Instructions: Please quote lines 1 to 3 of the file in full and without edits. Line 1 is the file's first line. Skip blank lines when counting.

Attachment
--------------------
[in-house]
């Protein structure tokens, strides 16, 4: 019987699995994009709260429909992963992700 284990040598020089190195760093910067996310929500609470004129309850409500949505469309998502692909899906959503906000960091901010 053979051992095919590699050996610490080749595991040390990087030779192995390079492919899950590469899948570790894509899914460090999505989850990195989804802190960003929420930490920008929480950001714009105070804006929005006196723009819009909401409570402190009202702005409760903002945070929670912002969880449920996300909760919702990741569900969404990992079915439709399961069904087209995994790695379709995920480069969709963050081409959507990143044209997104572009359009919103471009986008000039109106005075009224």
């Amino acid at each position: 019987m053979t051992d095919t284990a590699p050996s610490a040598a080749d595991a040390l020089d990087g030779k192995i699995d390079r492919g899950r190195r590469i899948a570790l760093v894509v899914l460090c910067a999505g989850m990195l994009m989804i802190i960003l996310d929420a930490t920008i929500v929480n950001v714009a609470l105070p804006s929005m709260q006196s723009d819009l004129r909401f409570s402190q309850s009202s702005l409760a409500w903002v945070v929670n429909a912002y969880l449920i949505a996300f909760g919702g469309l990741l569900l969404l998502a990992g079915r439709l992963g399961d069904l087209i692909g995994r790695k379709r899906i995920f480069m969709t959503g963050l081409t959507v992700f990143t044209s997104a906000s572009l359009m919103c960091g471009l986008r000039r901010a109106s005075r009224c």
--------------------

[in-house]
């Protein structure tokens, strides 16, 4: 019987699995994009709260429909992963992700 284990040598020089190195760093910067996310929500609470004129309850409500949505469309998502692909899906959503906000960091901010 053979051992095919590699050996610490080749595991040390990087030779192995390079492919899950590469899948570790894509899914460090999505989850990195989804802190960003929420930490920008929480950001714009105070804006929005006196723009819009909401409570402190009202702005409760903002945070929670912002969880449920996300909760919702990741569900969404990992079915439709399961069904087209995994790695379709995920480069969709963050081409959507990143044209997104572009359009919103471009986008000039109106005075009224």
């Amino acid at each position: 019987m053979t051992d095919t284990a590699p050996s610490a040598a080749d595991a040390l020089d990087g030779k192995i699995d390079r492919g899950r190195r590469i899948a570790l760093v894509v899914l460090c910067a999505g989850m990195l994009m989804i802190i960003l996310d929420a930490t920008i929500v929480n950001v714009a609470l105070p804006s929005m709260q006196s723009d819009l004129r909401f409570s402190q309850s009202s702005l409760a409500w903002v945070v929670n429909a912002y969880l449920i949505a996300f909760g919702g469309l990741l569900l969404l998502a990992g079915r439709l992963g399961d069904l087209i692909g995994r790695k379709r899906i995920f480069m969709t959503g963050l081409t959507v992700f990143t044209s997104a906000s572009l359009m919103c960091g471009l986008r000039r901010a109106s005075r009224c």